Sealing helps prevent cold air from coming through gaps in the doorway, but it’s also important to know that warm air isn’t getting out. Particularly with sliding doors that take up more wall space than other doors, it’s crucial to make sure that warm air isn’t being lost through convection. 

    Adding a draft-excluding strip along the bottom of sliding doors or at the base of entryway doors creates a barrier against warm air leaking through the lower track or bottom of the door.

  • Tightening

    Loose hinges may seem like a problem only for homes with older doors. But if you feel cold air is leaking into your room, it’s worth checking the connections of doors of any age to make sure they’re as firmly attached to the frame as they’re able to be. Over time, hinges can get detatched from the frame due to warping. Taking a moment to fix the hinges is a great preventative measure to take before the temperatures change with each season.

    To be certain damage isn’t created by overdoing it, it’s important to tighten hinges slowly and manually. Use a screwdriver instead of a drill to protect your door. Twisting the screw further than necessary might strip the socket, destroy the screw and lead to further problems with hinges in the future.

  • Increasing humidity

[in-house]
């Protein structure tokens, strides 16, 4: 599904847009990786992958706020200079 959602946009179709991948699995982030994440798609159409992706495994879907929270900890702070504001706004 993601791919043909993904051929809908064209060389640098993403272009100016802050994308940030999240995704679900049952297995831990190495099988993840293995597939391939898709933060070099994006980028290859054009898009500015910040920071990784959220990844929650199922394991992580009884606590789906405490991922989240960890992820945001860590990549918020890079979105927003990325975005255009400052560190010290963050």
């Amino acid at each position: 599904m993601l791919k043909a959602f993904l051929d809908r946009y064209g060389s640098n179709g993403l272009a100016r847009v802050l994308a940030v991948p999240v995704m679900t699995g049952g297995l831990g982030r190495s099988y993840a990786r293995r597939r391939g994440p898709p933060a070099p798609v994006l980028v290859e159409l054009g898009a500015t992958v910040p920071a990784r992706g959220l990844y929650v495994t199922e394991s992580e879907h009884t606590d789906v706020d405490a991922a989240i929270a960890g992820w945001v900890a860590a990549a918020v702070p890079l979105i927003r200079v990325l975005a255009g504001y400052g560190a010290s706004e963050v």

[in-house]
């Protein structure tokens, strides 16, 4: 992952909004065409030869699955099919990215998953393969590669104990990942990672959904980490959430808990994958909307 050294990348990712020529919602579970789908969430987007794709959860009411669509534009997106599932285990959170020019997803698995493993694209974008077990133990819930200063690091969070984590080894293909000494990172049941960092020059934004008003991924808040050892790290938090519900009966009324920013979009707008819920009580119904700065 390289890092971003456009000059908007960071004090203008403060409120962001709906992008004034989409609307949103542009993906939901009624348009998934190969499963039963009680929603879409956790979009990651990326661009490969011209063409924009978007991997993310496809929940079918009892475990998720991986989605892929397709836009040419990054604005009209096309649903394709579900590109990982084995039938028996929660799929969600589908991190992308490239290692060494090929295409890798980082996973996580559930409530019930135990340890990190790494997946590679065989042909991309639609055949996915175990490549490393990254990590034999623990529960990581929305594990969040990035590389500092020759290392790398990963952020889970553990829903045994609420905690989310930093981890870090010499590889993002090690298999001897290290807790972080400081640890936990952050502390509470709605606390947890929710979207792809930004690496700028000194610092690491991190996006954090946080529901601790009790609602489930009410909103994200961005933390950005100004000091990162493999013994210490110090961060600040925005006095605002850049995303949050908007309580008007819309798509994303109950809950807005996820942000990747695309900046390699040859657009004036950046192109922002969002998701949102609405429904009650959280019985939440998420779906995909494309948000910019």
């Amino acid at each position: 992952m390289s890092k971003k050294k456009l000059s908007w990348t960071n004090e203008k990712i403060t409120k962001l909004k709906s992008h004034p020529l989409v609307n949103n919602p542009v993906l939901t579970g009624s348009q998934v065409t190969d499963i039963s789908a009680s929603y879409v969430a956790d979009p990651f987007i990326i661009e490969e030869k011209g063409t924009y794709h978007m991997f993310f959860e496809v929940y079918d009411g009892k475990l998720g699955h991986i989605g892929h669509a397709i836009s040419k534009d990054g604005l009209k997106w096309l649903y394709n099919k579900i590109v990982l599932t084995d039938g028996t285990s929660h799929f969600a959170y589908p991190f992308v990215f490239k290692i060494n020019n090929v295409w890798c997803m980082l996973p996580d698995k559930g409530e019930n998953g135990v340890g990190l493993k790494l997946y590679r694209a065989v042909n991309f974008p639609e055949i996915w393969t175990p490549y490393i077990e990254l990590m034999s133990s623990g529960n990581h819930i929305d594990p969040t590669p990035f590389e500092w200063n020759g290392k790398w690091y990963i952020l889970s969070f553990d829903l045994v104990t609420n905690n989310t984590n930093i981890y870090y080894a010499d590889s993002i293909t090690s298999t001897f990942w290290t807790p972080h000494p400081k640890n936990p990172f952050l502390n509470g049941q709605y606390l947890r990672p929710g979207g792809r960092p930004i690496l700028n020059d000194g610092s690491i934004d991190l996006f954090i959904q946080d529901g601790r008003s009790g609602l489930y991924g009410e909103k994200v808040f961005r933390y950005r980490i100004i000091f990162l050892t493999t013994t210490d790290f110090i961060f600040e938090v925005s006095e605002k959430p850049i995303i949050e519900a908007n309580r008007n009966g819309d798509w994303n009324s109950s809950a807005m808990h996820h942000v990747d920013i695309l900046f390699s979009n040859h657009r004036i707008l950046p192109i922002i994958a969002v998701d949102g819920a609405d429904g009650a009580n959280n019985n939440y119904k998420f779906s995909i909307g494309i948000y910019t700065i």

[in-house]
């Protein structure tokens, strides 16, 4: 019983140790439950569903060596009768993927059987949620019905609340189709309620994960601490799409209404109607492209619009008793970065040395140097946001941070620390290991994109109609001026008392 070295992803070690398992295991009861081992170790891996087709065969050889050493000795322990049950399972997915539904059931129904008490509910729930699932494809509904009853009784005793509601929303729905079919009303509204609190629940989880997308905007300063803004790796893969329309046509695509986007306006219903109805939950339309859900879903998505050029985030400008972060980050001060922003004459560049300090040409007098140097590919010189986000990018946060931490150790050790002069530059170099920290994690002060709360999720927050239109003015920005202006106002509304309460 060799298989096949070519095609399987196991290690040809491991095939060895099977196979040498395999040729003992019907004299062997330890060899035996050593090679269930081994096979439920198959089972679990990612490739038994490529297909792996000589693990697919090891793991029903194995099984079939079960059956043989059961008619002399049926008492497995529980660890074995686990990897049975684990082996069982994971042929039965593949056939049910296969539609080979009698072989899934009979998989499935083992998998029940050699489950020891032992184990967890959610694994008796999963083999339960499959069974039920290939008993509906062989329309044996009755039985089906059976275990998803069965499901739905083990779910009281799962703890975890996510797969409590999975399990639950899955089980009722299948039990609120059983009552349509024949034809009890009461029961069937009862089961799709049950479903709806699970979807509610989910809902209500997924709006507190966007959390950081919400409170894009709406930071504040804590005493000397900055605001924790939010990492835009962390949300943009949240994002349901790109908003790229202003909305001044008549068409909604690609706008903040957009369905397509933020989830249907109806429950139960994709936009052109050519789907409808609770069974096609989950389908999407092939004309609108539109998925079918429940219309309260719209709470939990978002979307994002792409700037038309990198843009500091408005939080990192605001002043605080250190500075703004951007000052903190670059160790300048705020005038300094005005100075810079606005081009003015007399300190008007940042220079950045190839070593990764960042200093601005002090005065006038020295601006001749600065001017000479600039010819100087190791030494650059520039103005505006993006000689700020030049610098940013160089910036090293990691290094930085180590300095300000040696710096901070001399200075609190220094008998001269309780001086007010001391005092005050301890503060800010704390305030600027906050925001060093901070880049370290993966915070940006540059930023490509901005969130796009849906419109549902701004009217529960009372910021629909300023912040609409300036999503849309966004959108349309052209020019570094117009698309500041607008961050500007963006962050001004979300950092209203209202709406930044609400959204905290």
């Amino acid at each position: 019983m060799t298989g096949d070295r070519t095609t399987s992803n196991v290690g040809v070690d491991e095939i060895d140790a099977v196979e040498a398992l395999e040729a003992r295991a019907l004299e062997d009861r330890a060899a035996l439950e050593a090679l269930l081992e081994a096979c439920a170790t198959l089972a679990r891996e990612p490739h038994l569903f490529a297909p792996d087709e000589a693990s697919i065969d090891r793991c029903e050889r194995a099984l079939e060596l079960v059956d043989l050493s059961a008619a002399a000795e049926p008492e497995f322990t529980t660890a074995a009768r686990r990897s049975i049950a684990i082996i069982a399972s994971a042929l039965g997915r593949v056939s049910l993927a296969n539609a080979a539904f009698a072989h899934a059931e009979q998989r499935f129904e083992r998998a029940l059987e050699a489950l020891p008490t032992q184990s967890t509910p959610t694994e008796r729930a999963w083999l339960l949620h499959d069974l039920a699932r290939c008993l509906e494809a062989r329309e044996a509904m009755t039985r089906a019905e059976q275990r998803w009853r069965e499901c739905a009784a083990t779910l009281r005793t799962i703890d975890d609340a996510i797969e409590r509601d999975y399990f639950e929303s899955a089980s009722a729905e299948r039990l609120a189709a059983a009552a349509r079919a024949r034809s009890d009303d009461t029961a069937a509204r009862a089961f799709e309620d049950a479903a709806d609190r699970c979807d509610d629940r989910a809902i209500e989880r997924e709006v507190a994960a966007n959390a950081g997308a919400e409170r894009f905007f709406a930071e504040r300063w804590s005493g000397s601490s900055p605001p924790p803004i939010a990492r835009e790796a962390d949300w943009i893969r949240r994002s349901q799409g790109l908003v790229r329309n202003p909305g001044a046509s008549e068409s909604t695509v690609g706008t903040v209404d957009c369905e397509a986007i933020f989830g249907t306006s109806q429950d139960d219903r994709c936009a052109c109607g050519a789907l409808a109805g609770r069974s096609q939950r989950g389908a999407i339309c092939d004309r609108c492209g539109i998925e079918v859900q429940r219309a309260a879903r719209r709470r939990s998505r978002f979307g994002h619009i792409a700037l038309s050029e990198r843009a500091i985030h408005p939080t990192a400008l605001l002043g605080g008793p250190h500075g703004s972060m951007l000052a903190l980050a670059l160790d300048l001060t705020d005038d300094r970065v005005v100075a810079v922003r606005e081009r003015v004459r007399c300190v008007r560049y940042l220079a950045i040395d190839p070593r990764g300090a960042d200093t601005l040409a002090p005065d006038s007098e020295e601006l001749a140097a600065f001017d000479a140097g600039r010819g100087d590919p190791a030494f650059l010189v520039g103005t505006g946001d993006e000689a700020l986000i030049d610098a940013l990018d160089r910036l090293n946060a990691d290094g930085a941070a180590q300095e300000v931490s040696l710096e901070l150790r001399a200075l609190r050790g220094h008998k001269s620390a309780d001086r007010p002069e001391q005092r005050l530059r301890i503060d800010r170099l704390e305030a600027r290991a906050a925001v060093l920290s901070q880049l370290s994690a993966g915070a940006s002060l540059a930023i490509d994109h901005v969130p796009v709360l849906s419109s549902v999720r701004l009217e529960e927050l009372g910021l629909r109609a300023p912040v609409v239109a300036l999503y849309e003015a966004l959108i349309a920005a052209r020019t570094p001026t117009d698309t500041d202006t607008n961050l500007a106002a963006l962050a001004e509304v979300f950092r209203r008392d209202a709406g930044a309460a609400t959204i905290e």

You may not be bothered by the dehydrated indoor air that comes with wintertime, but your doors certainly can be affected by it. Using a humidifier is an effective way to keep an ideal moisture level in your home’s air. Choose a humidifier that allows you to adjust and maintain a desired humidity level for best results. This will prevent putting too much moisture in the air, which can cause a different set of problems.
  • A constant humidity level in your home isn’t just helpful for your doors, but any other wooden furniture you may have. And maintaining indoor humidity can also improve the overall quality of your indoor air—which means less likelihood of health problems, like catching that dreaded winter cold.

While isn’t a vitamin C supplement to maintain your door’s health, these basic steps are virtually as good when it comes to making sure your home’s doors remain in top condition for the forseeable future. Is it time to give your home an updated look in your doorway? Are you planning for a door that can better stand up to years of elements? Contact the team at Pella of Colorado Springs to find the perfect fit for your home.